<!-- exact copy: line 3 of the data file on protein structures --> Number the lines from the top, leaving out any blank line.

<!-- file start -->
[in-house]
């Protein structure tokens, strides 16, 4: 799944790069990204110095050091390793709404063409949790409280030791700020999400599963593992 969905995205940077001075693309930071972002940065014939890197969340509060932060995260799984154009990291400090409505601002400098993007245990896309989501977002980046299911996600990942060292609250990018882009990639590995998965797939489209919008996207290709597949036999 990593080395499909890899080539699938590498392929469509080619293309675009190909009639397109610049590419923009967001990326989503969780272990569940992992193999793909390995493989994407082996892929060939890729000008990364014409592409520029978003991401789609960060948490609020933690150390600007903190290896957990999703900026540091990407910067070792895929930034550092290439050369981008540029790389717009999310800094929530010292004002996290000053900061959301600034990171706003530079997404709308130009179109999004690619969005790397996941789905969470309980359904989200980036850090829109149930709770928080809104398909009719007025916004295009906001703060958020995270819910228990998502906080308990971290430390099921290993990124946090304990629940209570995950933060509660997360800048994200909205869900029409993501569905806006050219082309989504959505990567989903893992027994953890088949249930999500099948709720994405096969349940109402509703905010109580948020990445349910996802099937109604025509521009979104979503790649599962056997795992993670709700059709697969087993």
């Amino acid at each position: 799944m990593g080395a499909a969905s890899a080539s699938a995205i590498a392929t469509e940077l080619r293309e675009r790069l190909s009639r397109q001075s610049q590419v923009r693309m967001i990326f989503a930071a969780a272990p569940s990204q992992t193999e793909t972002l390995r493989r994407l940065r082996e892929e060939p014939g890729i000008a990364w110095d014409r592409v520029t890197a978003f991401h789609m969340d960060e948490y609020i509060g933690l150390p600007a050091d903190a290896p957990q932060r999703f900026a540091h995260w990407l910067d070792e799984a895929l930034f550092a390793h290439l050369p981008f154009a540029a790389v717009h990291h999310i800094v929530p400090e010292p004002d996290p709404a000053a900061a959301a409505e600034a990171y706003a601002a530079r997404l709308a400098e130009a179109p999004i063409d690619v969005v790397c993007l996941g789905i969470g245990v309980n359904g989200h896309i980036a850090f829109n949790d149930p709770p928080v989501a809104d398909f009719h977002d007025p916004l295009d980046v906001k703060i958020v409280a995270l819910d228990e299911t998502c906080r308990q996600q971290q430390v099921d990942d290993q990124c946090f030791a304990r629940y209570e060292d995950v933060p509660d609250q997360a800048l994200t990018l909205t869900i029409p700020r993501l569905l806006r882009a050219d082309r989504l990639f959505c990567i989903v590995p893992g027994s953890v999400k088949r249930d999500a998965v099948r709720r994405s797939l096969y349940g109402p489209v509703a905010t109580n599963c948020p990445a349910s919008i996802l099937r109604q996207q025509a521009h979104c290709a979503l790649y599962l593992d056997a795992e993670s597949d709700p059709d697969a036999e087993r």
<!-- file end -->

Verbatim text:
């Amino acid at each position: 799944m990593g080395a499909a969905s890899a080539s699938a995205i590498a392929t469509e940077l080619r293309e675009r790069l190909s009639r397109q001075s610049q590419v923009r693309m967001i990326f989503a930071a969780a272990p569940s990204q992992t193999e793909t972002l390995r493989r994407l940065r082996e892929e060939p014939g890729i000008a990364w110095d014409r592409v520029t890197a978003f991401h789609m969340d960060e948490y609020i509060g933690l150390p600007a050091d903190a290896p957990q932060r999703f900026a540091h995260w990407l910067d070792e799984a895929l930034f550092a390793h290439l050369p981008f154009a540029a790389v717009h990291h999310i800094v929530p400090e010292p004002d996290p709404a000053a900061a959301a409505e600034a990171y706003a601002a530079r997404l709308a400098e130009a179109p999004i063409d690619v969005v790397c993007l996941g789905i969470g245990v309980n359904g989200h896309i980036a850090f829109n949790d149930p709770p928080v989501a809104d398909f009719h977002d007025p916004l295009d980046v906001k703060i958020v409280a995270l819910d228990e299911t998502c906080r308990q996600q971290q430390v099921d990942d290993q990124c946090f030791a304990r629940y209570e060292d995950v933060p509660d609250q997360a800048l994200t990018l909205t869900i029409p700020r993501l569905l806006r882009a050219d082309r989504l990639f959505c990567i989903v590995p893992g027994s953890v999400k088949r249930d999500a998965v099948r709720r994405s797939l096969y349940g109402p489209v509703a905010t109580n599963c948020p990445a349910s919008i996802l099937r109604q996207q025509a521009h979104c290709a979503l790649y599962l593992d056997a795992e993670s597949d709700p059709d697969a036999e087993r």